A Standoff Over Aging Nukes...Has A Lot Of Workers Shook UpAriane Sains
Viktoras Valentukevicius is a man in the middle. As vice-minister in Lithuania's Economy Ministry, Valentukevicius is charged with overseeing the Baltic country's energy sector, which means keeping the world's two biggest Chernobyl-type nuclear reactors running at Ignalina, in a rural area of the southeast. But if he does his job, Valentukevicius knows that Lithuania will be shut out of European Union membership. "We have to comprehend the uneasiness of the European countries about nuclear safety, because they know the consequences of the Chernobyl accident," he says. "If the reactors are unsafe, we will shut them down." He adds that research into how long they can continue to operate safely won't be complete for a few years.
There's no dispute that the two 1,500-megawatt reactors, which first went into operation in 1983 and 1987, are among the most unwelcome legacies left to Lithuania by the Soviet Union. But there's little agreement between Lithuania and the West about how to handle that legacy. And Lithuania's stance will determine whether or not the nation begins accession talks with the EU in December.
BLACKMAIL? EU and European Commission officials are pushing hard for an almost immediate shutdown of the reactors, which they say will never be able to meet Western safety standards. No shutdown, they say, no membership. But the Lithuanians say that thanks to technical help from other countries, notably Sweden, the reactors are now as safe as older Western reactors. They charge that the shutdown demand amounts to blackmail. And they say they were naive in 1994 when they agreed to the terms of a $36 million grant from the European Bank for Reconstruction & Development for safety improvement.
In exchange for the money, the Lithuanian government agreed not to replace the reactors' fuel channels when they wore out. At the time, it was generally thought that meant they would have to stop operating early in the next century. But with that time fast approaching, some experts say the first reactor shouldn't run past 2001, while people at the plant say it'll be safe until at least 2005.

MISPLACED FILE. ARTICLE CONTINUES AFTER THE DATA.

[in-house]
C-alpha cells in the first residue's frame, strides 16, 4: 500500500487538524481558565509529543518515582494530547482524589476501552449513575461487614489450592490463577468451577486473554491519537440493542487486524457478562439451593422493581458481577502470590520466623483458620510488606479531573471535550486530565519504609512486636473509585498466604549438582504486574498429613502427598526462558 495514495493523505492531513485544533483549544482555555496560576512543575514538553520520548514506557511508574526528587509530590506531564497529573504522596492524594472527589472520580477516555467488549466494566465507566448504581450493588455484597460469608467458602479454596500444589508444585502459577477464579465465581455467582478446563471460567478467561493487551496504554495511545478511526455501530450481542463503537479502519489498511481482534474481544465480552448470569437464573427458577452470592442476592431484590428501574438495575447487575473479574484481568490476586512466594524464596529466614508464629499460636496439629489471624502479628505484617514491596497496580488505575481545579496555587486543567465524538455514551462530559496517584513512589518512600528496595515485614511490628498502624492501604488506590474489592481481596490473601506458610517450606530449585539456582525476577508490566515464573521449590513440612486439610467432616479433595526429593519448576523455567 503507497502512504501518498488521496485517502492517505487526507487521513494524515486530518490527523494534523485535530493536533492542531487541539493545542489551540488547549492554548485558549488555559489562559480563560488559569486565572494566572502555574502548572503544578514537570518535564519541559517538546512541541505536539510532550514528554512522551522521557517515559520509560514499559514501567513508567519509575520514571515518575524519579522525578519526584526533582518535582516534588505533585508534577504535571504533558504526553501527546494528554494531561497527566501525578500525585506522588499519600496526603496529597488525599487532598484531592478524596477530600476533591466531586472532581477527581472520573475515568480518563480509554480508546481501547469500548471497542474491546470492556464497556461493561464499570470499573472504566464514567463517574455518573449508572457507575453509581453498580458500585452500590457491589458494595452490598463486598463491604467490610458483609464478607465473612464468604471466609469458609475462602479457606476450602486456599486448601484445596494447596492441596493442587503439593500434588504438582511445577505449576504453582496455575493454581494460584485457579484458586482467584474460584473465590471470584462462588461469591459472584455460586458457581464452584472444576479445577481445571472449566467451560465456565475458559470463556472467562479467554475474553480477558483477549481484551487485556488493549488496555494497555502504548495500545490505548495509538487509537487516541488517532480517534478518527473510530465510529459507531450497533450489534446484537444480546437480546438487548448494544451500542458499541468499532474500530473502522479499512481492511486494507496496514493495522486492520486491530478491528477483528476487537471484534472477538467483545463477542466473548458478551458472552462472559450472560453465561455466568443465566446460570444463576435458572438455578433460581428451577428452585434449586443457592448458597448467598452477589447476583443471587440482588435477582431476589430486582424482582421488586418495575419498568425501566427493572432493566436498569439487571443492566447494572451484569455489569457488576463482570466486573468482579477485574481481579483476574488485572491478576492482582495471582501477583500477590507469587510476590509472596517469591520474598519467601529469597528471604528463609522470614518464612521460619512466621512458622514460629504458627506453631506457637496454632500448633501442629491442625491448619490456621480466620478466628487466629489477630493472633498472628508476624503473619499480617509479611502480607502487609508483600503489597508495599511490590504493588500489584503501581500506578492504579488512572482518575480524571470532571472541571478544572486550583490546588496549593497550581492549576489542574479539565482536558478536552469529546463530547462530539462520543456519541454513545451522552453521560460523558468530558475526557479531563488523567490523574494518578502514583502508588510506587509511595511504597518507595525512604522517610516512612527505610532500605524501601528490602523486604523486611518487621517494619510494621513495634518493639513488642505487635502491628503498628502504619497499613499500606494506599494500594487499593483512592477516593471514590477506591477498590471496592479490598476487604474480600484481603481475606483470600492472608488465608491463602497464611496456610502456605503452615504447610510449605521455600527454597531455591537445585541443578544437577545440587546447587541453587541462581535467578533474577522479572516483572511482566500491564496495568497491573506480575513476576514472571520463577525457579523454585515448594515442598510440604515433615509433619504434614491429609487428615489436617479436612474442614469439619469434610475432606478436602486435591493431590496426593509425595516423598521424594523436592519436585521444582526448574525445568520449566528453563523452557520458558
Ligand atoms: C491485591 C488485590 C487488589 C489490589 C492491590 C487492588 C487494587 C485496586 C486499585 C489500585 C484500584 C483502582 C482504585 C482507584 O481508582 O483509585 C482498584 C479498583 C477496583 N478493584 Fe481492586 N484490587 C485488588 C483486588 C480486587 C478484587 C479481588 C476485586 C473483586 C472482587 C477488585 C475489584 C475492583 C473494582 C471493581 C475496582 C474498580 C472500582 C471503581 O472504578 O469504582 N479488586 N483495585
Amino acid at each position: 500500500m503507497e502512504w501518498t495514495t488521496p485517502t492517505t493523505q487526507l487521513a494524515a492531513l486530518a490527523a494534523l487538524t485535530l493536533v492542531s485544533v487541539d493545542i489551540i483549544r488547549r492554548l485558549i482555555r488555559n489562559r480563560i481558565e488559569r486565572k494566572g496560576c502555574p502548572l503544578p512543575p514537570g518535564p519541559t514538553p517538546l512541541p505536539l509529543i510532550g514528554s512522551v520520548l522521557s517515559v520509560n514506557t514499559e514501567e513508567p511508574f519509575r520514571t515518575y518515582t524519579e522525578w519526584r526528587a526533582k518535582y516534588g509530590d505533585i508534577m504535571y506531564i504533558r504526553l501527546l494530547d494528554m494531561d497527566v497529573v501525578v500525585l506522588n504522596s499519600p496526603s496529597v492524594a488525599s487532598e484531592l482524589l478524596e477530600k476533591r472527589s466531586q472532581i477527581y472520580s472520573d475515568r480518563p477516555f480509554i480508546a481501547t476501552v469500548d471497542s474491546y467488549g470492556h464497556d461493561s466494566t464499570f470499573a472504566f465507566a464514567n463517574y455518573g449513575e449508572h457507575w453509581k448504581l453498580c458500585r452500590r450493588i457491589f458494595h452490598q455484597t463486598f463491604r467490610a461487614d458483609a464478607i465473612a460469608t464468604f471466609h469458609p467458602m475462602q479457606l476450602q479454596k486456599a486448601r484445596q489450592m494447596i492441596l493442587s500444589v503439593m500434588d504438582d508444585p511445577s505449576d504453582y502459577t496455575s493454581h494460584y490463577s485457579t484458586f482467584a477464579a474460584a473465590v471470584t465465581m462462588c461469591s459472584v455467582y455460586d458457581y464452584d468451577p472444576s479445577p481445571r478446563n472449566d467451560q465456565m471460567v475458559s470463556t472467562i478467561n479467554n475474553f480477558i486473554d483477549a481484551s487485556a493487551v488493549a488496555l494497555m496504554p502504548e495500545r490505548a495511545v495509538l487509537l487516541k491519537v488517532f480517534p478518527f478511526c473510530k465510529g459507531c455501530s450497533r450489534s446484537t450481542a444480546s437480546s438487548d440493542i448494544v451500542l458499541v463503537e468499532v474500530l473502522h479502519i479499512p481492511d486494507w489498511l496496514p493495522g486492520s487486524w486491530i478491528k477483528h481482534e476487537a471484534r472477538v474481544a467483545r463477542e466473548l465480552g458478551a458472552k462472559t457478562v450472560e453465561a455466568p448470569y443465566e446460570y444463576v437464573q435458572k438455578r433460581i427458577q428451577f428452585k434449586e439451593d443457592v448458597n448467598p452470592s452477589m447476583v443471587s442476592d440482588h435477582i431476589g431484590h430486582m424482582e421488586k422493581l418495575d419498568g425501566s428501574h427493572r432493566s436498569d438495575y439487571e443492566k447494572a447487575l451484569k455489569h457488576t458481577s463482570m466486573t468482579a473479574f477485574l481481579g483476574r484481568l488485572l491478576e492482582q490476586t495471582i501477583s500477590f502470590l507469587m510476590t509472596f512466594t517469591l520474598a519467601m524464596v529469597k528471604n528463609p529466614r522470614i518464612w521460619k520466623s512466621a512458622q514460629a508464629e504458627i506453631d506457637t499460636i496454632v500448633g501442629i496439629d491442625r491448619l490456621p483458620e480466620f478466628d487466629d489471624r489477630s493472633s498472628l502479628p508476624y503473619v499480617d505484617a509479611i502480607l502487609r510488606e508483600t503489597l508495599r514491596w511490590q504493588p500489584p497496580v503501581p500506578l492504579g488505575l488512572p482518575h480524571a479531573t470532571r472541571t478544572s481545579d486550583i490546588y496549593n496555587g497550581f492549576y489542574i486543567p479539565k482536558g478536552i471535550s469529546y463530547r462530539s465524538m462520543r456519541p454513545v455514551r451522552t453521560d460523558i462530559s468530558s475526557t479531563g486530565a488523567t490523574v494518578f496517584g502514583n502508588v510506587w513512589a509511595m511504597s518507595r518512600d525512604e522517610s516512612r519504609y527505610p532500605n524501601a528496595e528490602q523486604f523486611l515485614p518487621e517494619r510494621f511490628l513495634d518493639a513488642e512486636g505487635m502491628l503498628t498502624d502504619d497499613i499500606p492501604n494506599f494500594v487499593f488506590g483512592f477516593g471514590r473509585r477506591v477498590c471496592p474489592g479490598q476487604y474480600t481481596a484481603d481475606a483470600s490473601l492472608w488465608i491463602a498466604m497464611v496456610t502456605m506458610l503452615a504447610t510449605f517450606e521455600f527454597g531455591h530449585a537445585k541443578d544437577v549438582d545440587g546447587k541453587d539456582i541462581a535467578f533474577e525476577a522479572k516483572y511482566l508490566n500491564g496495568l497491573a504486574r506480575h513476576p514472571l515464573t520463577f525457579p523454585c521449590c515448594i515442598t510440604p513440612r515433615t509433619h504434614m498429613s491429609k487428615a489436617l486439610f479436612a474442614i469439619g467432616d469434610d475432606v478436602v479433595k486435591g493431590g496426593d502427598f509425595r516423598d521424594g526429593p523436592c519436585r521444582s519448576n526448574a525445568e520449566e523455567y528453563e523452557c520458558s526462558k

About 80% of Lithuania's electricity comes from Ignalina. Officials say the country can't afford to pay for replacement power, which would cost about twice as much as nuclear. Even worse, they say, the power would be produced by older plants burning heavy oil or natural gas, increasing Lithuania's share of greenhouse gas emissions. Nor can Vilnius afford the estimated $2.5 billion to $3 billion to shut Ignalina, and the EU hasn't offered to help.
Others say that regardless of how much safety is improved, Westerners have a blind spot about Ignalina because of Chernobyl. "It's a bad joke to shut down a plant that's at least as safe as Western plants," says Andrius Bagdonas, who's responsible for calculating the risk of accident at the plants. But Europe seems unwilling to budge. "We don't want to start a debate about nuclear safety," says Loris Rossi, principal administrator with the EC's Directorate-General for Energy. "We want the plant shut."
While politicians debate closing Ignalina, the plant's 5,000 workers worry about their jobs. Dozens came to Vilnius in May demanding to know how the government plans to take care of them when the reactors are shut. Valentukevicius says that "social consequences are out of the province of energy experts," but points out that the government has a task force studying the implications of closing Ignalina and the possibilities for retraining and relocating its workers.
Finding them new jobs is complicated by the fact that virtually all are native Russian speakers, sent en masse from various parts of the old Soviet Union, who don't know Lithuanian. They have spent their working lives in the Russian enclave of Visaginas, a town of 32,500 built by the Soviets to support plant staff and their families. Gennady Zheltobriuch, the fiftysomething director of Ignalina's safety services division, estimates that at least 70% of the workers are in for a tough time if the plant closes. "If you are a young person, that's one thing," he says. "You can change jobs, change country. I can't do that." And worrying about job security, he notes, is not good for safety.
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